Baran, E. & Correia, A. (2009). Student-led facilitation strategies in online discussions. Distance Education, 30(3), 339-361.

This article talks about peer-led discussions and the strategies used to “overcome the challenges of instructor-dominated facilitation, enhance the sense of learning community, and encourage student participation in online discussions” (Baran & Correia, 2009). Baran and Correia (2009) make the argument that discussion techniques in an online environment require different techniques than a traditional classroom setting, because of some of the problems related to online discussions, including limited student participation, inadequate analysis of peers, and failure to communicate effectively, to name a few. The authors studied an online graduate course to look at strategies students used in a facilitator role to encourage meaningful dialogue and participation (Baran & Correia, 2009).


Parmentier, M. C. (2013). Simulating in Cyberspace: Designing and Assessing Simple Role Playing Activities for Online Regional Studies Courses. International Studies Perspectives, 14(2), 121-133.

This article discusses, as evidenced by the title, designing simulation activities for the online learner. Parmentier (2013) begins by noting that simulations in traditional classrooms are effective tools for learning, since requiring students to participate and take action, as they do in simulations, allows students to retain knowledge more effectively. What is lacking, according to the article, is research on instructor designed simulations specifically for online courses. The author designed an online simulation, and found that the most problematic area was in group participation, and indicated that it was in this area where the most significant innovation needed to happen (Parmentier, 2013). She also recommended either pushing such simulations away from the end of the semester to avoid other end-of-semester events. I take from this that one could use a simulation as a final project with an extensive paper in lieu of a traditional final exam.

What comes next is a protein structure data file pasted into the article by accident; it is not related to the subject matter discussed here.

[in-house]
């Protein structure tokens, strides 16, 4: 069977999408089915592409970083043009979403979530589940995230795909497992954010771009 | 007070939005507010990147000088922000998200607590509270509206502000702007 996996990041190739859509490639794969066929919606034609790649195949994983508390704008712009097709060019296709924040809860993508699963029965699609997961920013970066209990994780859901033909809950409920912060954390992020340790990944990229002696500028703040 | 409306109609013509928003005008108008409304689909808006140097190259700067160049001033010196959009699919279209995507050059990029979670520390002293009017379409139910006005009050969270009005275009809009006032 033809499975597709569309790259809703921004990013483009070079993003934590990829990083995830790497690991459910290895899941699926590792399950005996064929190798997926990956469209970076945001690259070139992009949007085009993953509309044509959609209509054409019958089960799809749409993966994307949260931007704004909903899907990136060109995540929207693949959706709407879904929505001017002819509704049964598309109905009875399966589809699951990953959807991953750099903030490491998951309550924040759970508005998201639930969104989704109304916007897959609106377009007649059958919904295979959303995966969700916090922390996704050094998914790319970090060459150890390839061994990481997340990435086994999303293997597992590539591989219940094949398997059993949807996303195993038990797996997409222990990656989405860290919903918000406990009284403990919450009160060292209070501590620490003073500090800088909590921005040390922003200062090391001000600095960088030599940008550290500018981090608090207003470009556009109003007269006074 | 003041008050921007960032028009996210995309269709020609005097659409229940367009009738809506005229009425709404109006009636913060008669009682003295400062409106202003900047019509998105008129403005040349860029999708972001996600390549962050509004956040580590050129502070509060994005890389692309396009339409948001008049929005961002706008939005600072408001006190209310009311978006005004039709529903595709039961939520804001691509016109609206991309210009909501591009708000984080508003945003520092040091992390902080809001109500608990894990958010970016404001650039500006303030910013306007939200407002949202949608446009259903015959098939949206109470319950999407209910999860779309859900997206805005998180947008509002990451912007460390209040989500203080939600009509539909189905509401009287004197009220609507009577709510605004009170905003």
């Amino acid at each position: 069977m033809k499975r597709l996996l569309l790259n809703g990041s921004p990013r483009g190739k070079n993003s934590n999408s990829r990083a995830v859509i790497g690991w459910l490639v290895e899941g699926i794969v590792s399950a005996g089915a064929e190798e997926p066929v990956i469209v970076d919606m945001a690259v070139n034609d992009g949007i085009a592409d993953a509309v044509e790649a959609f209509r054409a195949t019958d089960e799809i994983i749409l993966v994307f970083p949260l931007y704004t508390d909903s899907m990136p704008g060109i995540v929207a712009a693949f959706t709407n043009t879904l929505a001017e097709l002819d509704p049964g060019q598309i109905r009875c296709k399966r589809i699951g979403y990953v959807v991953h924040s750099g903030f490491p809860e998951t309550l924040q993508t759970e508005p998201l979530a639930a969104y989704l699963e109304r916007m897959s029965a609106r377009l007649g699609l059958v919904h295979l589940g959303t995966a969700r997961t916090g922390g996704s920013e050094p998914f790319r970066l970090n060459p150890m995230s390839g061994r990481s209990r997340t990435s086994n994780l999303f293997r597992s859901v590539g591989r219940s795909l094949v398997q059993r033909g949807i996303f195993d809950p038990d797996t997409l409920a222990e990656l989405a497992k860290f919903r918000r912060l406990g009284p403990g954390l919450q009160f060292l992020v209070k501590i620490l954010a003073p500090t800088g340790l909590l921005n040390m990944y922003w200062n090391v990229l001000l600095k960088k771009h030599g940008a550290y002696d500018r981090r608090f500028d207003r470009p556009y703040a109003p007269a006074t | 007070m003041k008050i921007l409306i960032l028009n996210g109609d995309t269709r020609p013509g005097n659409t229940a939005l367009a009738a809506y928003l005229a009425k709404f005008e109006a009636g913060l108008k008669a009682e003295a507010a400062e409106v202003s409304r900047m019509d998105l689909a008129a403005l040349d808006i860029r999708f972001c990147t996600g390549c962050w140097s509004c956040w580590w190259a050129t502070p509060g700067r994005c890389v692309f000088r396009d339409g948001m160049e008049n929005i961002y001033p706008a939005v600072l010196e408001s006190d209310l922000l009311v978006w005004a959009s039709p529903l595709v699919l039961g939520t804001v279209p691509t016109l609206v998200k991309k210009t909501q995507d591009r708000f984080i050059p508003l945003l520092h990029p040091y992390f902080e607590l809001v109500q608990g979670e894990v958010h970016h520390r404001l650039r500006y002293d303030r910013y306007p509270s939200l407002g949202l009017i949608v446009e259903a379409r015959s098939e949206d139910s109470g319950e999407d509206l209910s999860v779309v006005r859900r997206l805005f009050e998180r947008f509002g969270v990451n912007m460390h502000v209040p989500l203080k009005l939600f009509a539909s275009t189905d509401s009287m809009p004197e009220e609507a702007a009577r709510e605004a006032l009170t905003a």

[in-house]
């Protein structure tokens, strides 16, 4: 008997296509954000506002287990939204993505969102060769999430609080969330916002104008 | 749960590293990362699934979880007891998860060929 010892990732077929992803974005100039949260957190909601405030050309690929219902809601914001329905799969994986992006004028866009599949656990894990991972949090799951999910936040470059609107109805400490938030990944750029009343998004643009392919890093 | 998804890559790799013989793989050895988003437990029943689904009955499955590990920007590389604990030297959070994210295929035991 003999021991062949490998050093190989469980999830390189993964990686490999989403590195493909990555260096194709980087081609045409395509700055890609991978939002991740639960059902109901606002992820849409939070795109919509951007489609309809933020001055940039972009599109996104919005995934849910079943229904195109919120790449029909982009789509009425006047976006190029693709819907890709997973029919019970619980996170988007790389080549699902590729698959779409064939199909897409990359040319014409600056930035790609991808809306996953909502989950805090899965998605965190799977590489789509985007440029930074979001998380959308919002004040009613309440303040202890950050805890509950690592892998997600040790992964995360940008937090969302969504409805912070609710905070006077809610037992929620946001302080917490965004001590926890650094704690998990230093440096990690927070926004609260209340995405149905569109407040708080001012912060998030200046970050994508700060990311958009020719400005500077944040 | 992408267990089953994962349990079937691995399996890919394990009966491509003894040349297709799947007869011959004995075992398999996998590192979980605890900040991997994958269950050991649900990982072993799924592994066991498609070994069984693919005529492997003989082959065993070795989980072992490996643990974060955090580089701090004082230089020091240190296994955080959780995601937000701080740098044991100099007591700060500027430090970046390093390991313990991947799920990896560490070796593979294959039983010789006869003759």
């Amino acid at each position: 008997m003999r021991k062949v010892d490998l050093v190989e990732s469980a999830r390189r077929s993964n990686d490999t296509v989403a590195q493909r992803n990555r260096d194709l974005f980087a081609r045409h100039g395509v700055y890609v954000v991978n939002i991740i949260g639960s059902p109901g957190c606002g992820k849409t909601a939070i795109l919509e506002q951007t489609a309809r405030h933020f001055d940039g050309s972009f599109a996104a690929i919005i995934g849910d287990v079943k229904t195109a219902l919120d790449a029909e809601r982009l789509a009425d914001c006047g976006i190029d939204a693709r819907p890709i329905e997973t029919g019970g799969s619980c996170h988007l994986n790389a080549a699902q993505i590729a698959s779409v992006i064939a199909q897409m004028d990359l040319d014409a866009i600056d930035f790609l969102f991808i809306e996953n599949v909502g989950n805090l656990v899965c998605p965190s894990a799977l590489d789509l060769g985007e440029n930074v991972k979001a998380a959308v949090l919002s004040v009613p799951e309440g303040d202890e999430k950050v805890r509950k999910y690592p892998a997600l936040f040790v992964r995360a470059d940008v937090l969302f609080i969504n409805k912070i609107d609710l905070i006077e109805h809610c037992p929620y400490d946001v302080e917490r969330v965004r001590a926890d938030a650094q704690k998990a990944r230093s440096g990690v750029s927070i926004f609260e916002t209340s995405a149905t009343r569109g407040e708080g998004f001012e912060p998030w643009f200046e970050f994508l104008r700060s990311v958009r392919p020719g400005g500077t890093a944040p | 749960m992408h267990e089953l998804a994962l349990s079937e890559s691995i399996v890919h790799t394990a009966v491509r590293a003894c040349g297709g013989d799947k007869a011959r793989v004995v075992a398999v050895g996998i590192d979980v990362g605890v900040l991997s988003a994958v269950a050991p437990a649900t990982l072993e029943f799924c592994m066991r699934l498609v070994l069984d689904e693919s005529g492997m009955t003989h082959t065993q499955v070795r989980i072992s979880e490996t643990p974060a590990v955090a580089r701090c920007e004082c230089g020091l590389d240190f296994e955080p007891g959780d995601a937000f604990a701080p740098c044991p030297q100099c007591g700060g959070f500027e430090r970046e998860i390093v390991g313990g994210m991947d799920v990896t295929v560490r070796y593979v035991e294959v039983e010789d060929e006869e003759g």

Fabry, Dee L. 2009. “Designing Online and On-Ground Courses to Ensure Comparability and Consistency in Meeting Learning Outcomes.” Quarterly Review Of Distance Education 10, no. 3: 253-261. 

In this article, Fabry (2009) questions what the guidelines must be in order to ensure that learning outcomes are met in both an online and a traditional classroom setting, as research has shown that trying to retool a traditional classroom for an online setting often fails when the “linear-designed instructional framework is followed.” Fabry (2009) sets up the purpose of the research paper by asking the question—what happens when online and on-ground courses are designed and developed at the same time?


Pelz, B. (2004). Three Principles of Effective Online Pedagogy. JALN, 8(3), 33-46.